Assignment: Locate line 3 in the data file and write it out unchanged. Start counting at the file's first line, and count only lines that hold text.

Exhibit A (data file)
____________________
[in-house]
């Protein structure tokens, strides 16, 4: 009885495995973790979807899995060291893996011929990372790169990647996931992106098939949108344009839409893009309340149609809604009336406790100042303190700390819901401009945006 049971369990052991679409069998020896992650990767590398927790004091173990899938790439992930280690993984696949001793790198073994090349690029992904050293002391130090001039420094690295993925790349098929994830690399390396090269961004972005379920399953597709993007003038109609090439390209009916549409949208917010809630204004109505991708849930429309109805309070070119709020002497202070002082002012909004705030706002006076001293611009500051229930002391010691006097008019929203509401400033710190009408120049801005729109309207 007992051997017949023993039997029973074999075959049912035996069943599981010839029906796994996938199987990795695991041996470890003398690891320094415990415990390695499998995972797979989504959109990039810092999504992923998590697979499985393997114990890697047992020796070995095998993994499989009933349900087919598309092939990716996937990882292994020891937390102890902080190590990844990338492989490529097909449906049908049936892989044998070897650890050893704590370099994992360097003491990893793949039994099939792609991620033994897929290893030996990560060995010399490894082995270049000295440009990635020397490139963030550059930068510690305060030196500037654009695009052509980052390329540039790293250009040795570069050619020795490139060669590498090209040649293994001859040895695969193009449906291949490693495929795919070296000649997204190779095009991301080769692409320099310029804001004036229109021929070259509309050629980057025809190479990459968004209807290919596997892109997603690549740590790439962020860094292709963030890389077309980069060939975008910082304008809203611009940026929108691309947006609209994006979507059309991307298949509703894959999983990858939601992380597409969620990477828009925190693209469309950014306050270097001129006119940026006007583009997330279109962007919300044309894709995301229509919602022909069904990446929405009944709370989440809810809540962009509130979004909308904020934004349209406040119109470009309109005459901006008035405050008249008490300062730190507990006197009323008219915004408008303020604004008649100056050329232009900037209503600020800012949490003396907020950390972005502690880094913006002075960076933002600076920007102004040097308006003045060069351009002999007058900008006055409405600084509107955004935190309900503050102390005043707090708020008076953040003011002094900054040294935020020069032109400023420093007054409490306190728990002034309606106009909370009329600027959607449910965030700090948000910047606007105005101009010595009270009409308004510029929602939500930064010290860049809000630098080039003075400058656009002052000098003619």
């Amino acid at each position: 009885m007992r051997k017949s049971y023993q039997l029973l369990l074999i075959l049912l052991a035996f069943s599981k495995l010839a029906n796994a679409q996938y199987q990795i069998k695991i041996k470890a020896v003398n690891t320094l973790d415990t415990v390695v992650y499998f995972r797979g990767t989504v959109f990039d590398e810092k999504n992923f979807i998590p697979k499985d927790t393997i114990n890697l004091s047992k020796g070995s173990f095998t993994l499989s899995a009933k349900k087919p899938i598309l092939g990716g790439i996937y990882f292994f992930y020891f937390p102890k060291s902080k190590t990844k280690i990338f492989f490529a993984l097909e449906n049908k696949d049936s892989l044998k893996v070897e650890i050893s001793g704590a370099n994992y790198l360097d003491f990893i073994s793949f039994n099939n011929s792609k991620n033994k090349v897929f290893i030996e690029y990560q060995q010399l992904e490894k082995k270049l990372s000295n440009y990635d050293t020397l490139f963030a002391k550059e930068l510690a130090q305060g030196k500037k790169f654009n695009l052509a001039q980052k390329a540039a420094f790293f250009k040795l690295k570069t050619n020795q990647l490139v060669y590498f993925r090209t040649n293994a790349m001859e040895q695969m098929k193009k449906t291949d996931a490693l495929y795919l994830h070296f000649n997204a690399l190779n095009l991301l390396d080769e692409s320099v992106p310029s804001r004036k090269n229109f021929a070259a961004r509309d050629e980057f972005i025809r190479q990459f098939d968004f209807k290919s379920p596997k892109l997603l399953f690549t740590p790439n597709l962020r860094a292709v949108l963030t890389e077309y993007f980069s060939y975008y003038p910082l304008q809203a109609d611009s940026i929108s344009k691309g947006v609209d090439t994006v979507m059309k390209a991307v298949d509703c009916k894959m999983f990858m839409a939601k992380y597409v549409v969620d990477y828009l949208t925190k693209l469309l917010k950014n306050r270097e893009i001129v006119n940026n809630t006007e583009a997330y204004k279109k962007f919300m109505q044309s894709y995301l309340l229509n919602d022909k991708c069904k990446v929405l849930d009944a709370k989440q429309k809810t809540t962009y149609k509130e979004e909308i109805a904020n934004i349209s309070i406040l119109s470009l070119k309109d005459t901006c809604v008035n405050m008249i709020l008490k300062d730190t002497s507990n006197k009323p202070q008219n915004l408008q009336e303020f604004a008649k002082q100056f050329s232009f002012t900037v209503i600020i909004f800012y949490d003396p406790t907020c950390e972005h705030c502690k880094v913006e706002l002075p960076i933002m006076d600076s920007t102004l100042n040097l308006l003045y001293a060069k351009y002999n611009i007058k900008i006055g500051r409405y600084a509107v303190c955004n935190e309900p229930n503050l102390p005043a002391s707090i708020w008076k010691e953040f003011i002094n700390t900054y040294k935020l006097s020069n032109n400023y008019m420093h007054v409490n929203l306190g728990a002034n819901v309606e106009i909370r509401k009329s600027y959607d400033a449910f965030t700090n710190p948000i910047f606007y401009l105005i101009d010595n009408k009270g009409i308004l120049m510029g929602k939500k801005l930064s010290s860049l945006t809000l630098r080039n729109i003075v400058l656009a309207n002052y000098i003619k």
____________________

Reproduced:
């Amino acid at each position: 009885m007992r051997k017949s049971y023993q039997l029973l369990l074999i075959l049912l052991a035996f069943s599981k495995l010839a029906n796994a679409q996938y199987q990795i069998k695991i041996k470890a020896v003398n690891t320094l973790d415990t415990v390695v992650y499998f995972r797979g990767t989504v959109f990039d590398e810092k999504n992923f979807i998590p697979k499985d927790t393997i114990n890697l004091s047992k020796g070995s173990f095998t993994l499989s899995a009933k349900k087919p899938i598309l092939g990716g790439i996937y990882f292994f992930y020891f937390p102890k060291s902080k190590t990844k280690i990338f492989f490529a993984l097909e449906n049908k696949d049936s892989l044998k893996v070897e650890i050893s001793g704590a370099n994992y790198l360097d003491f990893i073994s793949f039994n099939n011929s792609k991620n033994k090349v897929f290893i030996e690029y990560q060995q010399l992904e490894k082995k270049l990372s000295n440009y990635d050293t020397l490139f963030a002391k550059e930068l510690a130090q305060g030196k500037k790169f654009n695009l052509a001039q980052k390329a540039a420094f790293f250009k040795l690295k570069t050619n020795q990647l490139v060669y590498f993925r090209t040649n293994a790349m001859e040895q695969m098929k193009k449906t291949d996931a490693l495929y795919l994830h070296f000649n997204a690399l190779n095009l991301l390396d080769e692409s320099v992106p310029s804001r004036k090269n229109f021929a070259a961004r509309d050629e980057f972005i025809r190479q990459f098939d968004f209807k290919s379920p596997k892109l997603l399953f690549t740590p790439n597709l962020r860094a292709v949108l963030t890389e077309y993007f980069s060939y975008y003038p910082l304008q809203a109609d611009s940026i929108s344009k691309g947006v609209d090439t994006v979507m059309k390209a991307v298949d509703c009916k894959m999983f990858m839409a939601k992380y597409v549409v969620d990477y828009l949208t925190k693209l469309l917010k950014n306050r270097e893009i001129v006119n940026n809630t006007e583009a997330y204004k279109k962007f919300m109505q044309s894709y995301l309340l229509n919602d022909k991708c069904k990446v929405l849930d009944a709370k989440q429309k809810t809540t962009y149609k509130e979004e909308i109805a904020n934004i349209s309070i406040l119109s470009l070119k309109d005459t901006c809604v008035n405050m008249i709020l008490k300062d730190t002497s507990n006197k009323p202070q008219n915004l408008q009336e303020f604004a008649k002082q100056f050329s232009f002012t900037v209503i600020i909004f800012y949490d003396p406790t907020c950390e972005h705030c502690k880094v913006e706002l002075p960076i933002m006076d600076s920007t102004l100042n040097l308006l003045y001293a060069k351009y002999n611009i007058k900008i006055g500051r409405y600084a509107v303190c955004n935190e309900p229930n503050l102390p005043a002391s707090i708020w008076k010691e953040f003011i002094n700390t900054y040294k935020l006097s020069n032109n400023y008019m420093h007054v409490n929203l306190g728990a002034n819901v309606e106009i909370r509401k009329s600027y959607d400033a449910f965030t700090n710190p948000i910047f606007y401009l105005i101009d010595n009408k009270g009409i308004l120049m510029g929602k939500k801005l930064s010290s860049l945006t809000l630098r080039n729109i003075v400058l656009a309207n002052y000098i003619k």